Colorado marriage counseling initiative would be beneficial

Brittany Jordan

Getting married is supposed to be the Holy Grail of relationships; most little girls fantasize of having the perfect husband with the perfect kids and a happily ever after ending. Most men, too, reach the time when random hookups and one night stands will no longer do the trick and they want to settle down and have a family.

But with the current divorce rate hovering around 50 percent, that happily ever after all too often comes crashing down.


Many of these marriages end up citing “irreconcilable differences” on their divorce decrees, which is just a fancy way of saying “we were both too stubborn to compromise.”

See, couples — especially young ones — seem to think that marriage will be so easy; that if the two of you have enough love, any storm that comes along can be weathered.

But ask any couple that has woken up to the same human being for over five years, and they’ll tell you that just being together takes a lot of work. And why shouldn’t it? You’re taking two completely different people from two completely different backgrounds, giving them the same house and bank accounts and asking them to make a go of it until death. That’s a long time to wake up to the exact same face every morning.

So there comes a time when the little idiosyncrasies that make up your other half stop being cute and start grating on your nerves. There comes a time when you no longer look at them with an awestruck look of admiration and start looking at them with an exasperated glance of banality.

And so many people decide to get divorced; marriage wasn’t supposed to be hard — you sign up for the warm and fuzzies of the beginning stages of love and not the trials and tribulations that come with love for a lifetime.

As a process, divorce is meant to be easy. Just like when you signed a marriage certificate, that consummated relationship can be nullified with just a flick of your pen — and half of your marital assets.

But people usually decide to have kids, and then after that whole experience decide that they “fell out of love” with their husband or wife. Divorce may be hard on man and wife, but magnify that by hundreds and you have close to how hard it is on children.

So what if we took measures to hold onto that vow of “Until death do we part?” What if we made sure that only people who were truly meant to be together got married and stayed married?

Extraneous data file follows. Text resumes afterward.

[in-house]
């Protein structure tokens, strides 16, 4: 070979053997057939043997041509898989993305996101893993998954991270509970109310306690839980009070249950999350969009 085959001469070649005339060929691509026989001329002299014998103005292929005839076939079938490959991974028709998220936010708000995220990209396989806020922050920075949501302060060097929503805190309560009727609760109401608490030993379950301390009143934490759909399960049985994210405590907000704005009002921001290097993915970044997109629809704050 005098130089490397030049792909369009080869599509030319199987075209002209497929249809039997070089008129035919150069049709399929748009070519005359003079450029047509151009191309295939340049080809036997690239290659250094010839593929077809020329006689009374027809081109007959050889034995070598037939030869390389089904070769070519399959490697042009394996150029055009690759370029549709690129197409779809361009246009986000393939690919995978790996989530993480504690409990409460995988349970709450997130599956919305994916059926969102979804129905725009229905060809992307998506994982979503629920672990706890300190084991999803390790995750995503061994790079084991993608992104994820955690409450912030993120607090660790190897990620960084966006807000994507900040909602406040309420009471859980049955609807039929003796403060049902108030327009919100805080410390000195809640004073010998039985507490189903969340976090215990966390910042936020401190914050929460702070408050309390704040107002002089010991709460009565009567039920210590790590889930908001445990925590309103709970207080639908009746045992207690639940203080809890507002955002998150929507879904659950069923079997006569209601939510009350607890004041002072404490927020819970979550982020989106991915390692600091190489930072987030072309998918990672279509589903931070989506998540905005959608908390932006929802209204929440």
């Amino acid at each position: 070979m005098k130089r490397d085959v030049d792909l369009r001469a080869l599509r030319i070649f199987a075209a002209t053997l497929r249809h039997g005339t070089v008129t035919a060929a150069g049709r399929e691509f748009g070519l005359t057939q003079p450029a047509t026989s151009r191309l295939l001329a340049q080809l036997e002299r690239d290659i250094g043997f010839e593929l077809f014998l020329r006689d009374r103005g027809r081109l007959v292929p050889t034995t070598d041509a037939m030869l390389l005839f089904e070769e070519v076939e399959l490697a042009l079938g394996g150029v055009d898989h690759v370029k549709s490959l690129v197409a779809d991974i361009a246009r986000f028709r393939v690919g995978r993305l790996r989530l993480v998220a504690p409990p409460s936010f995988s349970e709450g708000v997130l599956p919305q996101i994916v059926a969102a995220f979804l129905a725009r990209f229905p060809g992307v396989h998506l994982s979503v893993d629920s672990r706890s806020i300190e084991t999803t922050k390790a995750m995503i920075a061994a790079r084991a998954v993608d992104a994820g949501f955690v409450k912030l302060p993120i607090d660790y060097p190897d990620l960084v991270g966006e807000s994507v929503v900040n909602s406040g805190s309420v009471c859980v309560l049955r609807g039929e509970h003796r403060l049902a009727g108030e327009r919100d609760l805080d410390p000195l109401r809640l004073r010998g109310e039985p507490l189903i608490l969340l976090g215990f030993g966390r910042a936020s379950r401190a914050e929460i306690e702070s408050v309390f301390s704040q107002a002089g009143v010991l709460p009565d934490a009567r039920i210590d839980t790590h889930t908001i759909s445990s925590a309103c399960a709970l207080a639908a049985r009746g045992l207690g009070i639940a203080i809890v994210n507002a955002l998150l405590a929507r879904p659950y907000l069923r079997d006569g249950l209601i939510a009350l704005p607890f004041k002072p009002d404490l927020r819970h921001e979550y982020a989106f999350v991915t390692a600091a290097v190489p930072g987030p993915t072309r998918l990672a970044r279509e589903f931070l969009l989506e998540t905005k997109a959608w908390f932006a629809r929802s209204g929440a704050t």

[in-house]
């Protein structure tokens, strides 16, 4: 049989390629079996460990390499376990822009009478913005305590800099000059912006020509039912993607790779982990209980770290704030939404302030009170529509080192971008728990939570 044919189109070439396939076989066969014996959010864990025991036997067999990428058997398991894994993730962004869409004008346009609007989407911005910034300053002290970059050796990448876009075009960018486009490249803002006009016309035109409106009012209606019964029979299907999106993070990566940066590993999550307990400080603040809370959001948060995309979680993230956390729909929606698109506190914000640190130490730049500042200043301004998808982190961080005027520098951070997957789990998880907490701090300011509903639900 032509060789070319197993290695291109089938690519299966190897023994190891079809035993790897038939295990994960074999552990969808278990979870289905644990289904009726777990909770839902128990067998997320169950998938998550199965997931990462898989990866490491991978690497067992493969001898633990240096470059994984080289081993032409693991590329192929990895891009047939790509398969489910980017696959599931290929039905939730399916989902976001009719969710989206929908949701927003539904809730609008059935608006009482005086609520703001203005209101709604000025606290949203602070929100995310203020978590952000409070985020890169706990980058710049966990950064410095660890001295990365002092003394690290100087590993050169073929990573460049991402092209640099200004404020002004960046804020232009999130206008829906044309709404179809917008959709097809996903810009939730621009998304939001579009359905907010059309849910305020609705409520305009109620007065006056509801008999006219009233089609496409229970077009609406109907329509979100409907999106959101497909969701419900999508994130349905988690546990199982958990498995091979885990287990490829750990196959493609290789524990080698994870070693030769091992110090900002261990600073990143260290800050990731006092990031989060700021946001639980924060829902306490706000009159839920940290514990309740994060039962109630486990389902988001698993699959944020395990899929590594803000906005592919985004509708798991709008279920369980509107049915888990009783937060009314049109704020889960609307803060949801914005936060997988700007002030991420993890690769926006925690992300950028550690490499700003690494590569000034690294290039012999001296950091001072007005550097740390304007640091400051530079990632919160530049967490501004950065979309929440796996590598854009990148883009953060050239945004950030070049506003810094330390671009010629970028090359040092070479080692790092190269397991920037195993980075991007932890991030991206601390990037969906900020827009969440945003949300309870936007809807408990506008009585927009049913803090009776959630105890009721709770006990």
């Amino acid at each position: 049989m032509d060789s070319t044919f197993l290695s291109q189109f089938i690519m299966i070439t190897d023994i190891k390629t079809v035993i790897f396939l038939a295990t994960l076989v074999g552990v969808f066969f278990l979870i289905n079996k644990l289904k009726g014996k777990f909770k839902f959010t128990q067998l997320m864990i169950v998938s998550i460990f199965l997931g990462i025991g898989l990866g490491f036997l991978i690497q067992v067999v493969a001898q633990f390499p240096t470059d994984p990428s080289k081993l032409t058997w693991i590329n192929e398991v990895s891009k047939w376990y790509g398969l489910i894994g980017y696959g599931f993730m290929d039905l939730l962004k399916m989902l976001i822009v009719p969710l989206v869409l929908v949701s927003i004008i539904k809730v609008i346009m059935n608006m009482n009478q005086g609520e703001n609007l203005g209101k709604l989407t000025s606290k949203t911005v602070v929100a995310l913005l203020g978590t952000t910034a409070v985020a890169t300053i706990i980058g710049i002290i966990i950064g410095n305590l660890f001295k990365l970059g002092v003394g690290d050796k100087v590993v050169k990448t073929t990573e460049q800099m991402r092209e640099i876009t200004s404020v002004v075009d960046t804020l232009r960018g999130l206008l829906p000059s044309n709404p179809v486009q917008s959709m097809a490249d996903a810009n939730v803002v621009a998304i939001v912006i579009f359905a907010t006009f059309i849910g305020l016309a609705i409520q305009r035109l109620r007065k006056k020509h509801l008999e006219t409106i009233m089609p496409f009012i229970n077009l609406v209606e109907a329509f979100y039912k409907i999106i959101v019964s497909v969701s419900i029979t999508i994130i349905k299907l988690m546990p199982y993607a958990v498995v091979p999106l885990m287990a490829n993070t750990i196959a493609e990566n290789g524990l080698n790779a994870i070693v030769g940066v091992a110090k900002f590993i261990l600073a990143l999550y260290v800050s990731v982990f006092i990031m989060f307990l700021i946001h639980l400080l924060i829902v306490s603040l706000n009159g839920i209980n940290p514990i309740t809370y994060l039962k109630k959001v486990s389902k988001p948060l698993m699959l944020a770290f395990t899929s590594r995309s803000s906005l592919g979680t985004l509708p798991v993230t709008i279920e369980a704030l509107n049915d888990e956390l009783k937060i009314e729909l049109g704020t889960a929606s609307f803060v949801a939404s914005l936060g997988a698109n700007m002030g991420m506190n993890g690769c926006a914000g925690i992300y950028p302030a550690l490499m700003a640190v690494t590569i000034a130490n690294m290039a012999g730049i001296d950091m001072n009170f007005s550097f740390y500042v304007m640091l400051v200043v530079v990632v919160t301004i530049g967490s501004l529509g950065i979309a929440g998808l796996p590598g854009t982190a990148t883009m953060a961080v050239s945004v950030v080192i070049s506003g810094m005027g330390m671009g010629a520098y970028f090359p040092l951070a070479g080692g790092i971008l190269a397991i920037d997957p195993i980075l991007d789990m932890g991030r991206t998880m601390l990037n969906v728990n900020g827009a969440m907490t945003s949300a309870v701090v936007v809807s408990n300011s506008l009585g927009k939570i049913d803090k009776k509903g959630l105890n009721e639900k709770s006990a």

We just may be making steps towards that utopian concept of marriage. Provided that the initiative gets enough signatures, Colorado will vote in November on a measure dictating that couples who are looking to tie the knot will have to complete thirty hours of marital counseling, and that amount will double and triple with second and third marriages, respectively.

The goal to make couples understand what it is really going to be like to be married to that person forever; in counseling, couples will be faced with challenges that they will inevitably run in to over the course of their marriage — things like how they are going to deal with money and showing them healthy ways of fighting. If couples complete the number of required hours, the hope is that they can then be better prepared for the everyday challenges that make up a happily ever after.


I am done accepting the fact that my future marriage has a 50/50 shot of making it. I am all for anything that is looking to remedy this statistic, and if that means making people sit and actually sort out issues in their relationship, then so be it.

I think it’s a fabulous idea to have couples sit down and actually talk about whether or not they are going to have joint bank accounts, or whose income will be responsible for paying the mortgage, or whose health insurance they’re going to file dependents under.

People like to stay in a state of perpetual naivete; couples want to get married and ignore the fact that statistically-speaking, they have a half-and-half shot of making it work. In this love-conquers-all mentality, people are willing to look past anything that questions the destiny of their enfianced relationship and instead focus on choosing tablecloths and what song they’re going to dance to on the big day.

Far too much thought and planning goes into the wedding, and not nearly enough thought and planning goes into the marriage.

Brittany Jordan is a junior psychology major waiting for someone to propose to her. Feedback can be sent to

In Brief:

Marriages are ending up in divorce half of the time, and we need to do something to fix this

This bill is a good start in that direction, and deserves a chance

Making couples sit and actually talk about issues may be inconvenient, but in the end will benefit everyone involved